The country of Nicaragua is a cultural hub in Central America, and there is no end to the historical landmarks, musical performances and rich heritage that the nation has to offer. However, it would be a mistake to forget about the culinary richness of Nicaragua.
A wonderful combination of international eateries and traditional fare means that Nicaragua is a mecca for foodies. Get to know some of the best dishes that no trip to Nicaragua would be complete without.
Gallo Pinto: The People's Breakfast
If you're looking for a traditional way to start the day, try out Gallo Pinto, one of the most common breakfast dishes available in both Nicaragua and Costa Rica.
The name Gallo Pinto translates to spotted rooster in Spanish, which represents the spotted color of the dish that is made up of rice and either red or black beans.
If you'd rather have a quick breakfast on-the-go while you travel, try an empanada filled with Gallo Pinto as a handheld delight.
Nacatamal: A Corn Staple
Arguably the most common ingredient used in Nicaraguan cuisine is corn, and Nacatamal is a clear example of such. A Nacatamal is similar to the tamale, and it consists of a corn dough and a meat or vegetable filling. Making Nacatamal is a labor-intensive process typically reserved for Sundays, and they are enjoyed as a family meal.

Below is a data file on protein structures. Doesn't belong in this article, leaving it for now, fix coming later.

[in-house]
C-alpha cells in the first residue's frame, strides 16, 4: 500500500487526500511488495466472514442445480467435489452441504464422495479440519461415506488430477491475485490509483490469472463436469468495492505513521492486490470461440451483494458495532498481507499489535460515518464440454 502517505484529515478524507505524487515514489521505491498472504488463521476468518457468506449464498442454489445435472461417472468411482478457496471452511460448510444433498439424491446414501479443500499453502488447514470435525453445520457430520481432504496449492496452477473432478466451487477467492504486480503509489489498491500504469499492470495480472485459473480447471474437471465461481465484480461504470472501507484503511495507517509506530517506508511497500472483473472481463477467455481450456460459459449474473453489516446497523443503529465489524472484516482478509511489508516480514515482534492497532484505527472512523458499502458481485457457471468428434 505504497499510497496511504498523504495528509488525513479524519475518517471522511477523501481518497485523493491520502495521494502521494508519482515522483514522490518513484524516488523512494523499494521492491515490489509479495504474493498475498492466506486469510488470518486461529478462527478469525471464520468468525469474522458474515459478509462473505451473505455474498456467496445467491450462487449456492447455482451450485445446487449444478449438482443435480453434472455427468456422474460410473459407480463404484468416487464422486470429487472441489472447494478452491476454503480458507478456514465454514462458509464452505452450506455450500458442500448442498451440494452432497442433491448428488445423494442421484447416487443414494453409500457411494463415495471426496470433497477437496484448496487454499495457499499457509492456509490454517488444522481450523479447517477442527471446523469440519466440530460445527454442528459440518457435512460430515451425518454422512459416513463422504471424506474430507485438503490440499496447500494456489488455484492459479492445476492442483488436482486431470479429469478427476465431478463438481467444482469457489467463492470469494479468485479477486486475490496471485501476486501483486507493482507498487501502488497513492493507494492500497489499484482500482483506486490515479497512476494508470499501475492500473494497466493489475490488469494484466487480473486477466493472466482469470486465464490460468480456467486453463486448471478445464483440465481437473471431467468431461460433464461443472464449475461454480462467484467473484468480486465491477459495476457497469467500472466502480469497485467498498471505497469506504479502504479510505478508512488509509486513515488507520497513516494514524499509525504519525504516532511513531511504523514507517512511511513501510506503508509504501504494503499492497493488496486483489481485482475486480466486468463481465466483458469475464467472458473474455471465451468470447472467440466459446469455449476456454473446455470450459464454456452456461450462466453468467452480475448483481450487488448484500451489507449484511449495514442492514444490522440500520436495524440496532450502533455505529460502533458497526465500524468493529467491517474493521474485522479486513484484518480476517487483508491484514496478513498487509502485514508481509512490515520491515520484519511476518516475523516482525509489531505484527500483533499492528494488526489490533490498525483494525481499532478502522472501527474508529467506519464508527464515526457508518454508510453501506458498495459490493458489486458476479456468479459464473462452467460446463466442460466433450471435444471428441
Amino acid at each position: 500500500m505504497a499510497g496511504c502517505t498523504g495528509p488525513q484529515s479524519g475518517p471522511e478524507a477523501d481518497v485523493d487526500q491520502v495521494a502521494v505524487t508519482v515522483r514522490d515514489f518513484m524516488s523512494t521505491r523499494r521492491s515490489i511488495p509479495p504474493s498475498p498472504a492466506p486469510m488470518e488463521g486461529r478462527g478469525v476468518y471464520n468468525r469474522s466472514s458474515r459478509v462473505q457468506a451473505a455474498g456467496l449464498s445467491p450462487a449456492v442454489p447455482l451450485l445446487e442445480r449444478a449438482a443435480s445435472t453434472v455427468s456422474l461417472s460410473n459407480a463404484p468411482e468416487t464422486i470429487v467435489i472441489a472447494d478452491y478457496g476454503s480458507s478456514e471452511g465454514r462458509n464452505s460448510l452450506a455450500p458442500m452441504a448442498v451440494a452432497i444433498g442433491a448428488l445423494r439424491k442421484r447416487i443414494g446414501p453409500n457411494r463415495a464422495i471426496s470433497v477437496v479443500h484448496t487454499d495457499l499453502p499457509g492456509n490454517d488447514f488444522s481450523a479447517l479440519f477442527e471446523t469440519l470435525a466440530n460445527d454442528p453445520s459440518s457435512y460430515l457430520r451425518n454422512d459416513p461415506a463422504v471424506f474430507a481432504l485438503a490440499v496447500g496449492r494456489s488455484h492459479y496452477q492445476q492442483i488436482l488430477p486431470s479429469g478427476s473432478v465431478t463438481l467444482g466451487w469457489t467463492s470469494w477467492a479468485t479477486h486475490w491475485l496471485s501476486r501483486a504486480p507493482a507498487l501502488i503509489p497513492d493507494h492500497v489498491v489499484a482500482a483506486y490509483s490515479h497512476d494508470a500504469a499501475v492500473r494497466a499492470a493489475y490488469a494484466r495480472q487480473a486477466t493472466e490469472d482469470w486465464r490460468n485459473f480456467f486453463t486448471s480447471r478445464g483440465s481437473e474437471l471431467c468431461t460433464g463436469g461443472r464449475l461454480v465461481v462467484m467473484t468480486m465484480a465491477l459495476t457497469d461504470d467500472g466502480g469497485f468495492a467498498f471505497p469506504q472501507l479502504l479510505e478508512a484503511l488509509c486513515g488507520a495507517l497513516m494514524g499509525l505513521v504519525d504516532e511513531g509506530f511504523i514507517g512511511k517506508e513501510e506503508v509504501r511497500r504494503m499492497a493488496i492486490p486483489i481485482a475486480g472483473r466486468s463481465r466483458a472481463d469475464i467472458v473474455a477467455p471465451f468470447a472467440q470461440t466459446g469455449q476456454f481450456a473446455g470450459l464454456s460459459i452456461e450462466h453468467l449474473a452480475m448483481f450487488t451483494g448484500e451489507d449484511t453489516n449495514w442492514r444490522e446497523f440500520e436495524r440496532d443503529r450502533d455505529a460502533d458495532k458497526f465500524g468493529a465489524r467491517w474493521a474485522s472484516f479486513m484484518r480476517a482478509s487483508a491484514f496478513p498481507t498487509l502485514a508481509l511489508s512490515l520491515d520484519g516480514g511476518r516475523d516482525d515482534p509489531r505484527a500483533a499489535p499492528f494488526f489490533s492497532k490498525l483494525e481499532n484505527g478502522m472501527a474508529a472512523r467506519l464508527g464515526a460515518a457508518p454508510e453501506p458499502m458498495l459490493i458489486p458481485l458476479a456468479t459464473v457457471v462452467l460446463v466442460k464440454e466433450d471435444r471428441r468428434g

Ceviche: The Freshest Seafood Imaginable
One of the perks of living in or visiting Nicaragua is having affordable and fresh seafood available to you year-round. One of the most common seafood dishes in Nicaragua is ceviche, which contains all types of seafood like crab, fish and shrimp.
Rather than cooking the fresh seafood, it is cured in a mixture of lime juice, onions and salt. The acidity breaks down the proteins and almost cooks the fish, creating a unique and magnificent dish that seafood lovers will adore.
GÃ¼irila: The Perfect Snack
A staple of Nicaraguan cuisine is the GÃ¼irila, or tortilla made from young white corn. They are thicker than most tortillas and are cooked on a hot press with banana leaves to prevent them from sticking.
Look for them as a side dish in restaurants or grab them hot from a street vendor, where they are typically sold topped with local crumbled cheese for a filling snack.
Arroz a la Valenciana: A Delightful Dinner
If you're hungry for a hearty and delicious meal, then look for the dish Arroz a la Valenciana on the menu of your nearest restaurant in Nicaragua. Similar to the dish paella, which is found in Spain, Arroz a la Valenciana is made with rice, chicken, sausage, tomatoes, onions and bell peppers. All of the ingredients are slow-cooked and then fried together in a delicious mix of butter, beer or wine.
Pio Quinto: Sweet and Luxurious Dessert
If you're in Nicaragua around Christmas, don't miss the chance to try Pio Quinto, a traditional holiday cake that is soaked in local rum. Topped with cinnamon and custard, this cake is a heavenly finish to any meal.
The cuisine in Nicaragua is influenced by criollo food, the locally available ingredients and colonial cultures, and the result in a foodie's dream come true.